Ban Ki-moon at today's Hiroshima Memorial. Photo (c) AP, via.
Hiroshima Memorial: From 'Ground Zero' to 'Global Zero'
Today, August 6th, marks the day the U.S. dropped an atomic bomb on Hiroshima, leading to the end of World War II. For the first time in 65 years, America sent a delegate to the annual memorial. U.S. Ambassador John Roos stood among 55,000 people with representatives from a record 74 countries. As reported on NPR, UN Secretary-General Ban-Ki Moon made a powerful speech:
"Life is short, but memory is long," Ban said. "For many of you, that day endures ... as vivid as the white light that seared the sky, as dark as the black rains that followed."Ban and Japan Foreign Minister Katsuya Okada confirmed this week that they would work towards the abolition of nuclear weapons. They have a meeting of foreign ministers planned for September, when the UN’s General Assemble resumes, to discuss nuclear disarmament and negotiate non-proliferation treaties. NPR reports the world stockpile of nuclear warheads at more than 22,000 ("enough for more than 100,000 Hiroshimas"), though others have it over 30,000, with an estimated 1,500 ready to launch.
Ban added that the time has come to move from "Ground Zero, to Global Zero" — a world without any nuclear arms.
Perspectives on this year's historic memorial abound. A Japanese Reuters reporter gave a poignant account of her grandparent's silence about the bombings. A New York Times op-ed expressed vehement disapproval of the revival of 'nuclear umbrella' ideology. To this end, Hiroshima mayor Tadatoshi Akiba is campaigning for Japan to forgo U.S. nuclear protection, saying “it is an absurd idea to talk about national security while being dependant on nuclear weapons.”
Some reports show the U.S.'s attendance at the memorial caused a mixed reaction and that hibakusha (atomic bomb survivors) were not all satisfied with the gesture just as some professed dissatisfaction with the UN's efforts so far disarmament.
Then there are those who fear America's participation in the memorial is akin to an apology, while others are "still thankful" for the bombings.
The Case of the Missing Centenarians
At least 60 centenarians have been pronounced missing in Prefectures all over Japan. Last week, we noted Sogen Kato, who would have been Tokyo’s oldest man, at 111 years old. When officials went to the home he shared with relatives to congratulate him on his birthday, they discovered he had been dead for close to three decades, and his relatives had been fraudulently collecting pension money. When officials undertook to survey all Tokyo’s centenarians to make sure records were up to date, they discovered that one of Tokyo’s oldest women, 113-year-old Fusa Furuya, was missing. Furuya was believed to be living with her son, also missing, but officials discovered the house at the address they were given had been demolished to make room for an expressway. Furuya’s other relatives professed ignorance as to her whereabouts. As the survey expanded throughout Japan, more elderly citizens were discovered to be missing.
►The Untied Arab Emirates confirmed an explosive-laden dinghy that struck a Japanese oil tanker in the Persian Gulf last month was an attack by an al-Qaida-linked group. A total of 31 crew members–19 Filipinos and 15 Indians–were killed.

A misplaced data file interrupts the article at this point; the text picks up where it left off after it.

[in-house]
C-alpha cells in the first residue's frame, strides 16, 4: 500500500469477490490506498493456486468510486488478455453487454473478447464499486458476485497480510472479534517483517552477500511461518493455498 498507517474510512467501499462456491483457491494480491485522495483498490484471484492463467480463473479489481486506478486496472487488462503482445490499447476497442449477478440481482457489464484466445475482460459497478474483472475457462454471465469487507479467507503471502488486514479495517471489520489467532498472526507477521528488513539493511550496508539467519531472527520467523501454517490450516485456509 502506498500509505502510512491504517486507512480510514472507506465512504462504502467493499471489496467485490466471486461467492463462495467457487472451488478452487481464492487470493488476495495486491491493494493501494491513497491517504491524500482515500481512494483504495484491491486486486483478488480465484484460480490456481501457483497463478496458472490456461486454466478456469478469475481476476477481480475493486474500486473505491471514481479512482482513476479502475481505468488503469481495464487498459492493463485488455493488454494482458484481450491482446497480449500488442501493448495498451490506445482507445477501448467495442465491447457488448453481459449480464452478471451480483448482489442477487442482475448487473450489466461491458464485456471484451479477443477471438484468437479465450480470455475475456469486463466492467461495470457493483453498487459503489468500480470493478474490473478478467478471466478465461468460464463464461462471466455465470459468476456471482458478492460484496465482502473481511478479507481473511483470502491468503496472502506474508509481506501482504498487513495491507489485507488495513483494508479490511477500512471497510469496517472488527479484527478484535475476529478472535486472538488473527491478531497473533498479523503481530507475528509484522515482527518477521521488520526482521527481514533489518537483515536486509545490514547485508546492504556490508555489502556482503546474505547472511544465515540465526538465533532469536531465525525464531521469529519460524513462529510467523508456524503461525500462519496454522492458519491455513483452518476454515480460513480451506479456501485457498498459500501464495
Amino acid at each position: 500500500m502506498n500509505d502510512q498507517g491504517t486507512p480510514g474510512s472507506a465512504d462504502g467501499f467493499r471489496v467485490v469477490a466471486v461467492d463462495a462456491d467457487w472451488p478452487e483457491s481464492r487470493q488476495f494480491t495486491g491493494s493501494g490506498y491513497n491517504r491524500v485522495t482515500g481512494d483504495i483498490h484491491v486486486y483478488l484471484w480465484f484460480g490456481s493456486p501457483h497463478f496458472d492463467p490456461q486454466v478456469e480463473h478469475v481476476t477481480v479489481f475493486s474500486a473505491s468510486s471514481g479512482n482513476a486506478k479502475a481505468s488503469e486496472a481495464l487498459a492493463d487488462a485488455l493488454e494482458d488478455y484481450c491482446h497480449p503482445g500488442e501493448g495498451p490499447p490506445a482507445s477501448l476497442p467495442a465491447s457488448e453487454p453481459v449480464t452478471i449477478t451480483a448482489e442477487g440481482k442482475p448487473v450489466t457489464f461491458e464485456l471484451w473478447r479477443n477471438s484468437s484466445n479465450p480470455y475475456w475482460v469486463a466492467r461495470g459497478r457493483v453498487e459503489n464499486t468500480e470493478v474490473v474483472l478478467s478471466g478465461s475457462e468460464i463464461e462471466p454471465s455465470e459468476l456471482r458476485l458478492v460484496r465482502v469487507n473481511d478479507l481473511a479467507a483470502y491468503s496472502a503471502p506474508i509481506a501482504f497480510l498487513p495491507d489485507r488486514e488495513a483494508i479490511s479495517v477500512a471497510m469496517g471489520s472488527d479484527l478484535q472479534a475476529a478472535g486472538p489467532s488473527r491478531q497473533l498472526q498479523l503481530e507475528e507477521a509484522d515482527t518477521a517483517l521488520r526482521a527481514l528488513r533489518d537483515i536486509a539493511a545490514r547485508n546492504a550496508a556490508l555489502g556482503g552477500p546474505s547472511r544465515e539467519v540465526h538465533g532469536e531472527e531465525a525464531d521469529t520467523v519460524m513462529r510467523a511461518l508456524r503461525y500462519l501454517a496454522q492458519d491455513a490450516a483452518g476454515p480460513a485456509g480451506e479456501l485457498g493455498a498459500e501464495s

►A list of 48, 000 Allied POWs who died in Japanese internment camps was unearthed among the records of a Buddhist temple in Kyoto.
►A CBS special report on suicide in Japan notes: "For the first time ever, Japan is looking at suicide as something perhaps caused by mental illness."
►Child abuse is reportedly on the rise rise in Japan, with police figures showing 18 fatalities in the last six months. For comparison, an estimated 5 children die everyday in America as the result of child abuse.
►The Japan Agency for Marine-Earth Science and Technology surveyed the oceans surrounding Japan and found them very rich in animal life. Over 33,000 known species were recorded.
►An international "Amerasian" (referring typically to children born of U.S. military fathers and Okinawan mothers) school launched a peace education program.
►The U.S. military released a Japanese-language children's manga to explain why forces are in Japan. We posted our thoughts yesterday, while Manga Therapy wonders if this is a good thing, and points out the illustrator is the same guy who published a comic that teaches Japanese speakers how to swear like a U.S. marine.
►The U.S. says American Marines in Japan 'still set' to move to Guam by 2014.
►Japanese researchers discovered that a certain iron compound becomes superconductive if dipped in sake, wine or beer. We can only imagine how this discovery came about.
►Two men from Italy won first prize at the World Cosplay Summit dressed as characters from The Legend of Zelda.
►Examiner explores New York City's burgeoning otaku scene.
►If you missed any of the post-screening Q&As at this year’s JAPAN CUTS, check out Japan Society’s YouTube page.
►CNNGo goes into the secretive world of traditional Japanese tattooing.
►Compared to other countries, Japan scores low on the Test of English as a Foreign Language.
►WWE comes to Japan (the article has a great great overview of Japanese professional wrestling.)
►An interesting travel report on the unexpected comforts of Japan's capsule hotels.
►Japan pushes Twitter past 20 billionth tweet.
►Kitty-chan rings the closing bell on Wall Street to celebrate parent company Sanrio’s 50th anniversary.